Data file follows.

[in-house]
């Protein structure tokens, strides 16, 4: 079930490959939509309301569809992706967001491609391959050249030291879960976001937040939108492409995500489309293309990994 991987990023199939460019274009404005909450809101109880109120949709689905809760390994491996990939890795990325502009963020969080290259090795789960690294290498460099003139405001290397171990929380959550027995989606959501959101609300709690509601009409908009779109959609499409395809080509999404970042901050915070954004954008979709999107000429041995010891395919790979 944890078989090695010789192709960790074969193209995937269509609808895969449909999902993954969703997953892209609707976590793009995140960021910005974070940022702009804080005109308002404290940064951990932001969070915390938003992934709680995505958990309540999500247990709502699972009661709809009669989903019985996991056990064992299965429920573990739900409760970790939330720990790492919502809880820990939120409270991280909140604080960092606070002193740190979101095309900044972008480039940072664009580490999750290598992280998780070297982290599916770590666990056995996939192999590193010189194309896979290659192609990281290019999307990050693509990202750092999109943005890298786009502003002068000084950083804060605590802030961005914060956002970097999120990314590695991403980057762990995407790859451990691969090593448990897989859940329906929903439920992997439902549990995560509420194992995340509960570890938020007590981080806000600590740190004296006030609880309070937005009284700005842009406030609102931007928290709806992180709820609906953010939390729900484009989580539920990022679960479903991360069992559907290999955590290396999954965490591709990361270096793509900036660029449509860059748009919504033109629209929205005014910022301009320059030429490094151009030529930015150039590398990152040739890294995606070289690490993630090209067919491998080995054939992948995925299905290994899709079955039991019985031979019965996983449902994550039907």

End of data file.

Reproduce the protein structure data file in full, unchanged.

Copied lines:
[in-house]
């Protein structure tokens, strides 16, 4: 079930490959939509309301569809992706967001491609391959050249030291879960976001937040939108492409995500489309293309990994 991987990023199939460019274009404005909450809101109880109120949709689905809760390994491996990939890795990325502009963020969080290259090795789960690294290498460099003139405001290397171990929380959550027995989606959501959101609300709690509601009409908009779109959609499409395809080509999404970042901050915070954004954008979709999107000429041995010891395919790979 944890078989090695010789192709960790074969193209995937269509609808895969449909999902993954969703997953892209609707976590793009995140960021910005974070940022702009804080005109308002404290940064951990932001969070915390938003992934709680995505958990309540999500247990709502699972009661709809009669989903019985996991056990064992299965429920573990739900409760970790939330720990790492919502809880820990939120409270991280909140604080960092606070002193740190979101095309900044972008480039940072664009580490999750290598992280998780070297982290599916770590666990056995996939192999590193010189194309896979290659192609990281290019999307990050693509990202750092999109943005890298786009502003002068000084950083804060605590802030961005914060956002970097999120990314590695991403980057762990995407790859451990691969090593448990897989859940329906929903439920992997439902549990995560509420194992995340509960570890938020007590981080806000600590740190004296006030609880309070937005009284700005842009406030609102931007928290709806992180709820609906953010939390729900484009989580539920990022679960479903991360069992559907290999955590290396999954965490591709990361270096793509900036660029449509860059748009919504033109629209929205005014910022301009320059030429490094151009030529930015150039590398990152040739890294995606070289690490993630090209067919491998080995054939992948995925299905290994899709079955039991019985031979019965996983449902994550039907």